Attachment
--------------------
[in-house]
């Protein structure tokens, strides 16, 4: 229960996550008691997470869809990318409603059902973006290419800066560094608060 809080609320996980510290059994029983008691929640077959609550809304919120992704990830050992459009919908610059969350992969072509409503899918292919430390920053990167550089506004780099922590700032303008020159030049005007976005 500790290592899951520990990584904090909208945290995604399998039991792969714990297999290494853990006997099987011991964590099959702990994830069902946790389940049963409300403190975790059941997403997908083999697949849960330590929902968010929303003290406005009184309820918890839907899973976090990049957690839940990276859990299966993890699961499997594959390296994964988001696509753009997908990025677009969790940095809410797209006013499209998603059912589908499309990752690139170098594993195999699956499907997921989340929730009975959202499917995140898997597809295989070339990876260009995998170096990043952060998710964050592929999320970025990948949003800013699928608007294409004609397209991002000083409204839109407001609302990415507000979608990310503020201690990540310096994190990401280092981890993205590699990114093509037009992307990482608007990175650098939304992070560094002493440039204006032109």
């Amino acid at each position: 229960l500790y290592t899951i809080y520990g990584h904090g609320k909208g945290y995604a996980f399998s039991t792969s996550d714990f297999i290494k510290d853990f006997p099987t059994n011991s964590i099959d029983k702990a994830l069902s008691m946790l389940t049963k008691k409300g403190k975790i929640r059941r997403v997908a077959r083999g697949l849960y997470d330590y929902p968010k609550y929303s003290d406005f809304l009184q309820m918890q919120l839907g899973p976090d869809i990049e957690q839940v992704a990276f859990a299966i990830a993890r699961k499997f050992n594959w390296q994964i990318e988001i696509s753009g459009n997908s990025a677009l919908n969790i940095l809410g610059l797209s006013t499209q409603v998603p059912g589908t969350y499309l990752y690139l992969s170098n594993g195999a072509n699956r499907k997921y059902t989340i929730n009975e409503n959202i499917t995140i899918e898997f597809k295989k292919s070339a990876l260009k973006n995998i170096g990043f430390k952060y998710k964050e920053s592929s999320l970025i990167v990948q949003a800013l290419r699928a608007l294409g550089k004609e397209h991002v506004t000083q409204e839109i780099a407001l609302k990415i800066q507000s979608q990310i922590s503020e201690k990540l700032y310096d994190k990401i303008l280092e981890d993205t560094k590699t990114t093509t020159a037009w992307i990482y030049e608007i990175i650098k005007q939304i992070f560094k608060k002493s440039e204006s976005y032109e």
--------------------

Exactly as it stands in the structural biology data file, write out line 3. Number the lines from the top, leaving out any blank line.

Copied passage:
């Amino acid at each position: 229960l500790y290592t899951i809080y520990g990584h904090g609320k909208g945290y995604a996980f399998s039991t792969s996550d714990f297999i290494k510290d853990f006997p099987t059994n011991s964590i099959d029983k702990a994830l069902s008691m946790l389940t049963k008691k409300g403190k975790i929640r059941r997403v997908a077959r083999g697949l849960y997470d330590y929902p968010k609550y929303s003290d406005f809304l009184q309820m918890q919120l839907g899973p976090d869809i990049e957690q839940v992704a990276f859990a299966i990830a993890r699961k499997f050992n594959w390296q994964i990318e988001i696509s753009g459009n997908s990025a677009l919908n969790i940095l809410g610059l797209s006013t499209q409603v998603p059912g589908t969350y499309l990752y690139l992969s170098n594993g195999a072509n699956r499907k997921y059902t989340i929730n009975e409503n959202i499917t995140i899918e898997f597809k295989k292919s070339a990876l260009k973006n995998i170096g990043f430390k952060y998710k964050e920053s592929s999320l970025i990167v990948q949003a800013l290419r699928a608007l294409g550089k004609e397209h991002v506004t000083q409204e839109i780099a407001l609302k990415i800066q507000s979608q990310i922590s503020e201690k990540l700032y310096d994190k990401i303008l280092e981890d993205t560094k590699t990114t093509t020159a037009w992307i990482y030049e608007i990175i650098k005007q939304i992070f560094k608060k002493s440039e204006s976005y032109e």